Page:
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Exclusive | San Francisco: What to See & Do Part Two

Exclusive | San Francisco: What to See & Do Part Two

Learn all about gay San Francisco.


This once-exclusively industrial area south of downtown has steadily transformed into San Francisco's hottest new "frontier." With expensive condo projects nudging out long-term residents, it's a process of gentrification not embraced by all groups. Still there's no denying the excitement and energy in the air.

The Yerba Buena area, anchored by the SFMOMA, Yerba Buena Gardens, Westfield's Metreon, and the new Zeum museum (read on for descriptions of these attractions later) has firmly established itself as a new tourist mecca and desirable place to live or set up chic shop. Deep in the heart of SOMA such classic gay bars as The Eagle and The Stud still exist, though the hard-core action of the early ‘70s is nowhere to be seen.


The Financial District draws the nine-to-fivers who swell San Francisco's daytime population to almost three times its resident numbers. Parking, therefore, is absolutely impossible. Great restaurants and good shopping are in abundance here, the latter particularly in Union Square, to the west of the Financial District.


North Beach, on the north side of Columbus Avenue, is one of the city's most-visited neighborhoods, and is the historical home of much of its Italian population. It's got great restaurants, tons of cafés, and fabulous bakeries. The neighborhood gained literary fame in the late ‘50s as the home of the Beat poets (including, of course, gay icon Allen Ginsberg), and the bohemian presence with an Italian overlay makes for an alluring area. Don't miss City Lights Bookstore (261 Columbus Ave; 415-362-8193), owned by Beat author Lawrence Ferlinghetti. Telegraph Hill, to the east, is notable primarily for Coit Tower and its comprehensive view of the city.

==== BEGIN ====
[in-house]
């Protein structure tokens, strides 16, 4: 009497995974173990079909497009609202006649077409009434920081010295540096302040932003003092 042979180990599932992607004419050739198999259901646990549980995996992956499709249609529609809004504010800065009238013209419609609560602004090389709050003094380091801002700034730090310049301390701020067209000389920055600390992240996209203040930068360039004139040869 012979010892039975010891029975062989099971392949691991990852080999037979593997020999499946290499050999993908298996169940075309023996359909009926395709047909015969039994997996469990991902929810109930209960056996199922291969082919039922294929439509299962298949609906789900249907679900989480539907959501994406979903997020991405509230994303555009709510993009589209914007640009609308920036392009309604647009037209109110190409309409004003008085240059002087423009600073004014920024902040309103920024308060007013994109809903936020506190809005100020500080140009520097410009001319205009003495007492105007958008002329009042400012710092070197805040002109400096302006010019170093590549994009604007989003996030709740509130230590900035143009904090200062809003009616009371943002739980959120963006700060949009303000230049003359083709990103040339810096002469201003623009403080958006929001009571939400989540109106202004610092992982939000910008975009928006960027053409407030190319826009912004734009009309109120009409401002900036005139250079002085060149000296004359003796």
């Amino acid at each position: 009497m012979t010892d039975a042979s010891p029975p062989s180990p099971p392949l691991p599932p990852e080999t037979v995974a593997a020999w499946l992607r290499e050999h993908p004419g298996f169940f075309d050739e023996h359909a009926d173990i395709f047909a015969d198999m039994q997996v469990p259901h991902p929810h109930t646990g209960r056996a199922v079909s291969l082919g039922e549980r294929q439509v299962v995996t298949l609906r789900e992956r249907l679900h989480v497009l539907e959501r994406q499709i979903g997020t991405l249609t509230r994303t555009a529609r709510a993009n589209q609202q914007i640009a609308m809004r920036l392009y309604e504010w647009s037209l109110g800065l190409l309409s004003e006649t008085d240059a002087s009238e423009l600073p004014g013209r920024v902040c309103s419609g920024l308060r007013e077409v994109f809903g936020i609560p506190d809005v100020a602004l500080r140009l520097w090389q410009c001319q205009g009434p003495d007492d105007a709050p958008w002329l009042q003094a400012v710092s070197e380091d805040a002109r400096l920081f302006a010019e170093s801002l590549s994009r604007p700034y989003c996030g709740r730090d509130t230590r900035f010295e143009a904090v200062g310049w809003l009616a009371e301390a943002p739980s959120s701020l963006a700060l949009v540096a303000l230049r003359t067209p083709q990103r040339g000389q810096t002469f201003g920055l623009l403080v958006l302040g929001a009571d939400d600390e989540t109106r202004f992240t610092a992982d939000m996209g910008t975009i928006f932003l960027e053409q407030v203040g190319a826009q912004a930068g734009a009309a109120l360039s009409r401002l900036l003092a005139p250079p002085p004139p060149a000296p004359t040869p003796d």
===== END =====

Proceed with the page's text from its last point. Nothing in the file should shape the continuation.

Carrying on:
Chinatown lies on the other side of Columbus, and while it's become a little commercial, there are still intriguing alleys and fascinating shops away from Grant Street, the main tourist drag. Pacific Heights and Nob Hill (also known as Snob Hill!) are full of swanky restaurants and elegant residences; the latter contains a few tourist sights of interest, and the best cable car ride in the city, down California Street.

Russian Hill is famous as one of the settings for Tales of the City, and that's where the gay connection ends. It's mainly residential, but oh, what residences! Some of the country's most elegant and beautifully preserved homes line the steep streets here. Larkin and Leavenworth Streets are good for residential sightseeing.


Along San Francisco's northern edge lie some of its most touristy areas: Fisherman's Wharf, Pier 39 and Ghiradelli Square, which are fun if you don't mind playing tourist with the visiting masses for an afternoon. Fort Mason and The Presidio, both former army outposts, have been converted to public use as part of the Golden Gate National Recreational Area. The former hosts several museums and performance spaces; the latter holds elegant homes, non-profit organizations, wooded walking trails, and the impressive Letterman Digital Arts Center.

Part One | Part Two | Part Three | Part Four | Part Five | Part Six

Part Seven | Part Eight

San Francisco: Introduction

San Francisco: Where to Stay

San Francisco: Where to Eat

San Francisco: Where to Play/Meet

San Francisco: Where to Shop

San Francisco: Resources

Advocate Channel - The Pride StoreOut / Advocate Magazine - Fellow Travelers & Jamie Lee Curtis

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Joe Okonkwo